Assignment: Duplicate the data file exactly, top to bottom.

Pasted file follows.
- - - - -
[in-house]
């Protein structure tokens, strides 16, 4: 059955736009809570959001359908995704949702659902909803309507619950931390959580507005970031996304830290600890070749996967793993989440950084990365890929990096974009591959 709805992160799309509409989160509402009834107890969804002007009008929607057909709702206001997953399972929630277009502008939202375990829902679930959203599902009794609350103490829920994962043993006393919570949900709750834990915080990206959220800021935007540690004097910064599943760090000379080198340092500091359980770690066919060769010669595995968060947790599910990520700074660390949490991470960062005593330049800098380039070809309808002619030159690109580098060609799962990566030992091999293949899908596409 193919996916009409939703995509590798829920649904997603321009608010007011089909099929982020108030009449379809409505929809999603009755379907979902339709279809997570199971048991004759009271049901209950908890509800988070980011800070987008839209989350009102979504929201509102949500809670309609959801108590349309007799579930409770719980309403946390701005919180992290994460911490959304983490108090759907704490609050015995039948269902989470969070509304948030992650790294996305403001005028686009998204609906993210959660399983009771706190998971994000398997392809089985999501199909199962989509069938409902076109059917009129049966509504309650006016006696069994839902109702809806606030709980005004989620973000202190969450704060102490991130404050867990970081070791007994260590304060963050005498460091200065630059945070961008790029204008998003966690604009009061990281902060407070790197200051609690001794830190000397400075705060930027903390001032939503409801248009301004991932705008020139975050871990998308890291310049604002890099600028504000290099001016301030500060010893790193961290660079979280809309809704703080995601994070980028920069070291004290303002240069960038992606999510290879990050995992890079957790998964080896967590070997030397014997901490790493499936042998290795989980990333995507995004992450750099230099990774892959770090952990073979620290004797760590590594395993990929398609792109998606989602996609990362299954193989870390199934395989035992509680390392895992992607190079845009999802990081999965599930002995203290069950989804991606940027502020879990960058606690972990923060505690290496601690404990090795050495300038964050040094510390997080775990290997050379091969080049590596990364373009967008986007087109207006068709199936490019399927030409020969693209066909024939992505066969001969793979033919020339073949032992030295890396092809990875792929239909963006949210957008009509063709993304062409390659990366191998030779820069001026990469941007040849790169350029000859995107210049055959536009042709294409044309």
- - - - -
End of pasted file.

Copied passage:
[in-house]
């Protein structure tokens, strides 16, 4: 059955736009809570959001359908995704949702659902909803309507619950931390959580507005970031996304830290600890070749996967793993989440950084990365890929990096974009591959 709805992160799309509409989160509402009834107890969804002007009008929607057909709702206001997953399972929630277009502008939202375990829902679930959203599902009794609350103490829920994962043993006393919570949900709750834990915080990206959220800021935007540690004097910064599943760090000379080198340092500091359980770690066919060769010669595995968060947790599910990520700074660390949490991470960062005593330049800098380039070809309808002619030159690109580098060609799962990566030992091999293949899908596409 193919996916009409939703995509590798829920649904997603321009608010007011089909099929982020108030009449379809409505929809999603009755379907979902339709279809997570199971048991004759009271049901209950908890509800988070980011800070987008839209989350009102979504929201509102949500809670309609959801108590349309007799579930409770719980309403946390701005919180992290994460911490959304983490108090759907704490609050015995039948269902989470969070509304948030992650790294996305403001005028686009998204609906993210959660399983009771706190998971994000398997392809089985999501199909199962989509069938409902076109059917009129049966509504309650006016006696069994839902109702809806606030709980005004989620973000202190969450704060102490991130404050867990970081070791007994260590304060963050005498460091200065630059945070961008790029204008998003966690604009009061990281902060407070790197200051609690001794830190000397400075705060930027903390001032939503409801248009301004991932705008020139975050871990998308890291310049604002890099600028504000290099001016301030500060010893790193961290660079979280809309809704703080995601994070980028920069070291004290303002240069960038992606999510290879990050995992890079957790998964080896967590070997030397014997901490790493499936042998290795989980990333995507995004992450750099230099990774892959770090952990073979620290004797760590590594395993990929398609792109998606989602996609990362299954193989870390199934395989035992509680390392895992992607190079845009999802990081999965599930002995203290069950989804991606940027502020879990960058606690972990923060505690290496601690404990090795050495300038964050040094510390997080775990290997050379091969080049590596990364373009967008986007087109207006068709199936490019399927030409020969693209066909024939992505066969001969793979033919020339073949032992030295890396092809990875792929239909963006949210957008009509063709993304062409390659990366191998030779820069001026990469941007040849790169350029000859995107210049055959536009042709294409044309």